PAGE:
A Survival Guide For The Holiday Season
Whether you believe, disbelieve, ignore or go crazy over it, Christmas is likely to overwhelm you in every way. People will wish you a happy holiday, even if you don't want them to. Traffic accidents will delay you because someone had a bit too much seasonal cheer or tried to get to that five-minute sale in two. Stores will run out of your favorite brand of jeans just so that some ungrateful gift recipient can return a pair before New Years. Seating at your favorite eatery will be non-existent as people recover from day long shopping orgies, leaving you with frozen take out. One way or another, the holidays will get you!
Now don't get me wrong, I am a fan of Christmas. I think it has made and continues to make the long winter tolerable. It's not only a break, but also a reminder that someone bigger then us cared enough about people to provide a way of salvation. For others who do not follow the Christian Faith, there are equally important celebrations like Hanukah and Kwanzaa. Like Christmas, these celebrations are very important to those who believe in them. Together, these holidays dominate the latter part of December and early January. Sadly, not everyone is up to the challenge of surviving the holidaze.
The biggest mistake most people make during the holidays is to become overwhelmed by everything. Negatives seem worse and positives get all bent out of shape. An overdue bill or lack of grocery money can seem like the end of the world at Christmas. But as bad as things can seem, the holidays are often as much the solution as the problem when it comes to being without. People and organizations tend to have more compassion during that time and are likely to offer some help. The key is being wise enough to swallow some pride, seek out and accept that help.
The positive side of Christmas can quickly turn negative when we expect too much of jolly old Saint Nick. Holiday revelers tend to have expectations that far exceed the ability of any holiday to deliver joy, good will toward people and a flat screen TV. People expect to find the love of their life at a Christmas Party. Others expect their mate to spring for that isolated ski lodge where Tony Bennett will come with his full orchestra and serenade them during the wait for Santa. Kids need the latest version of Play Station or their friends will never forgive them! It's all about unrealistic expectations.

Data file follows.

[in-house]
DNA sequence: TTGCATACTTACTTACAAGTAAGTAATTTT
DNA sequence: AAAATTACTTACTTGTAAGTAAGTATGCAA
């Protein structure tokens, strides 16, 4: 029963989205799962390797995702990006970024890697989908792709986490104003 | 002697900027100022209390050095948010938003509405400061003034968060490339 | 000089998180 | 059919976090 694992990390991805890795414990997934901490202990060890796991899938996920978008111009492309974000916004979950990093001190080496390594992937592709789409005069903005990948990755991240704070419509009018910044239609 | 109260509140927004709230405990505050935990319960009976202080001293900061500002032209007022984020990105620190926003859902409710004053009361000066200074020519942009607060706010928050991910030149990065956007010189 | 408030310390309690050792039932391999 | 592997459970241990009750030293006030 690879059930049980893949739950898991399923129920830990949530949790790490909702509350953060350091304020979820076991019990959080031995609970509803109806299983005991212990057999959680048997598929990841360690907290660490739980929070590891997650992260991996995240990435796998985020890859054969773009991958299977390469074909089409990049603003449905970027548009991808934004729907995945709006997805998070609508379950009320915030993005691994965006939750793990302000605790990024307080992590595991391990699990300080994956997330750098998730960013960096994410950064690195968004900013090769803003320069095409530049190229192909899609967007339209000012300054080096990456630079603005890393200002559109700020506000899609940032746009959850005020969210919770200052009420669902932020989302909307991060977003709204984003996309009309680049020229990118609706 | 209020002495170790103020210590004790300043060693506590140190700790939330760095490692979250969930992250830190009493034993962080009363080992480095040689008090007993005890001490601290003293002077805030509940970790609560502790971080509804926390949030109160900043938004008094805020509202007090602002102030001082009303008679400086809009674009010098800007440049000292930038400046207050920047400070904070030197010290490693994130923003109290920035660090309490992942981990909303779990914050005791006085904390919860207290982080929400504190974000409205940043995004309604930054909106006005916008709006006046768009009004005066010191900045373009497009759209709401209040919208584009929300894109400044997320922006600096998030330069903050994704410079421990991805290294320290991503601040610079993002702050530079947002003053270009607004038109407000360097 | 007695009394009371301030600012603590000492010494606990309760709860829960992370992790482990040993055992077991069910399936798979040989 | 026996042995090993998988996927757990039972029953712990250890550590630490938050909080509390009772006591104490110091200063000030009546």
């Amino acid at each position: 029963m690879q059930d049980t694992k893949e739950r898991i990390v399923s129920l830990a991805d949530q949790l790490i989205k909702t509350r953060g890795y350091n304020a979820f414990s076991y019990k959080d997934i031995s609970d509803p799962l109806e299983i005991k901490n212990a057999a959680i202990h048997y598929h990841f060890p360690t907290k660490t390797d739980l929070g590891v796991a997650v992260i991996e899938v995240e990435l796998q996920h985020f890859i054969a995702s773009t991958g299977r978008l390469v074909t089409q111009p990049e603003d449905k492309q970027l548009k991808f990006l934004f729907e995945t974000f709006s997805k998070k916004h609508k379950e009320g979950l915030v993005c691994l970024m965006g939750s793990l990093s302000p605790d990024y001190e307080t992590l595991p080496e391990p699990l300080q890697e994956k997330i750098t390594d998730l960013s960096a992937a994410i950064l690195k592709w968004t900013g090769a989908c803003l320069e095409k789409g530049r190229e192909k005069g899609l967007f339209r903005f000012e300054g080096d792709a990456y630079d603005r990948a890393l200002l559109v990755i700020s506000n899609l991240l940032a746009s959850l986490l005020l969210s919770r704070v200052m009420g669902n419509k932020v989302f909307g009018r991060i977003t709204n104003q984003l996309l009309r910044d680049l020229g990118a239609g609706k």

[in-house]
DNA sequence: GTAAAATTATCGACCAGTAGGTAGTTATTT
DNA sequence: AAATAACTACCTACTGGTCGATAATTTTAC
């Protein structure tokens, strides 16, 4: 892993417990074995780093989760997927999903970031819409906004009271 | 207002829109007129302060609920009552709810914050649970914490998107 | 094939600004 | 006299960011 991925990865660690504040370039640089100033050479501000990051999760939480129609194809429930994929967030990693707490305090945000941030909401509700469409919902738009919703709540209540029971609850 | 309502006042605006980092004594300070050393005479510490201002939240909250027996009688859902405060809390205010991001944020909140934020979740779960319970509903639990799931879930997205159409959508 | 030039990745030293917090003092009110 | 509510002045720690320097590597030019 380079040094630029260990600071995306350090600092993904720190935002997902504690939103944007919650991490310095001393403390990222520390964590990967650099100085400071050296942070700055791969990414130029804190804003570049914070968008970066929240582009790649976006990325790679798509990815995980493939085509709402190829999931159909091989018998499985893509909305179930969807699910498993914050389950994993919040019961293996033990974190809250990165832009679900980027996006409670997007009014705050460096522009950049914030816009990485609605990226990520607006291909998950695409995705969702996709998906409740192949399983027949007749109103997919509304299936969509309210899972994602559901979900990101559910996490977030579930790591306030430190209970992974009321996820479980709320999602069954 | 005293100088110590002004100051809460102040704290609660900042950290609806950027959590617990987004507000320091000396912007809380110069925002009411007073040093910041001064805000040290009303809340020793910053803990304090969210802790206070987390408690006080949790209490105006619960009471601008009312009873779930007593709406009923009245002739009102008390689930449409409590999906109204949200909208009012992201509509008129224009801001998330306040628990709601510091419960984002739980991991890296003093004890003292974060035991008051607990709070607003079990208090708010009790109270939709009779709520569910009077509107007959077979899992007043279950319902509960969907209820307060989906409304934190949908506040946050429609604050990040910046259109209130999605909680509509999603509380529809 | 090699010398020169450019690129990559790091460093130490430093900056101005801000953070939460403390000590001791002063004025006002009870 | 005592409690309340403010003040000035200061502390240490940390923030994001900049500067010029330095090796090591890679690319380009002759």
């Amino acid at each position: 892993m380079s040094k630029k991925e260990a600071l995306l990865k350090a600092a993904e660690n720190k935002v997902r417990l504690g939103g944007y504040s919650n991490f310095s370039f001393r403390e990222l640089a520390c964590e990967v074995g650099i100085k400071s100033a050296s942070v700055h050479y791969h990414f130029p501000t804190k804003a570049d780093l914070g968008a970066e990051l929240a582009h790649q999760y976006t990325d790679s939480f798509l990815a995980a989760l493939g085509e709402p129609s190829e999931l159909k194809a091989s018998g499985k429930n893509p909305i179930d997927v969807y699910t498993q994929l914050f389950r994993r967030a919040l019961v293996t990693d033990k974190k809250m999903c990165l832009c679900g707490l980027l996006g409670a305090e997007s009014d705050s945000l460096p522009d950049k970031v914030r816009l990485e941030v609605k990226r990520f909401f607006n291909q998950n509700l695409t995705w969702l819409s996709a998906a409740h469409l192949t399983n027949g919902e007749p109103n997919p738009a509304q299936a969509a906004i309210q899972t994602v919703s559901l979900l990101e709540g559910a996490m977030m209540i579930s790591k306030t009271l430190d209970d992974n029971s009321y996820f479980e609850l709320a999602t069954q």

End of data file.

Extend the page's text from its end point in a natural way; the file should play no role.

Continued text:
If you enter the holiday season expecting some great emotional rescue, anticipating an unrealistic romantic getaway or plan on receiving more gifts under the tree then there are stars in the heavens, get real! The best way to plan what to expect of Christmas is to get with your immediate family (even it that's just you) and discuss the matter. Set a limit on the price everyone will spend on gifts and stick to it. Plan parties, getaways and other events with a sense of personal, financial and societal responsibility. Blowing your nest egg on a wild weekend might seem romantic now, but wait until your next anniversary. Both of you may want to repeat something that cannot be repeated due to a lack of cash. For singles, there are lots of Christmas parties and special events designed to help them get through the season. The key is to go out, find these events and attend them.
The people most impacted by Christmas are those who spend it alone or have experienced a terrible loss during the holidays. The cure for that type of situation is to understand that life is about living, not dying or suffering. Christmas, itself, reminds us that we have a Creator who understands the pain of loss, has been alone when everyone else turned away from him and is there for those not too proud to call on him.
Ask anyone involved in a bad or abusive relationship if being alone during the holidays is such a horrible thing. Sometimes we are where we need to be for growth or other reasons. Friends can often be the solution to the lonely holiday blues. You would be surprised who many times I was invited to join family celebrations when I was alone and unmarried. I treasure those times and deeply appreciate those who cared enough to invite me to share their holiday celebrations. If the holidays are more about giving then getting, perhaps you will invite a lonely friend to your holiday party or gathering?
Reading can be an excellent escape from the sheer volume of holiday commerciality dominating your TV screen, the Internet and car radios. Listen to a book on tape in the car or read that book you heard about on the bus, subway or during a quiet evening at home. Reading can be very satisfying and will often take your mind to a better place if you have the holiday blahs.
Remember, you do not have to love or hate the holidays. You just have to survive them. Try and remember to keep your expectations realistic and revel in moderation. Don't allow emotions or problems to overtake you, but face them down and understand that tomorrow can always be a better day!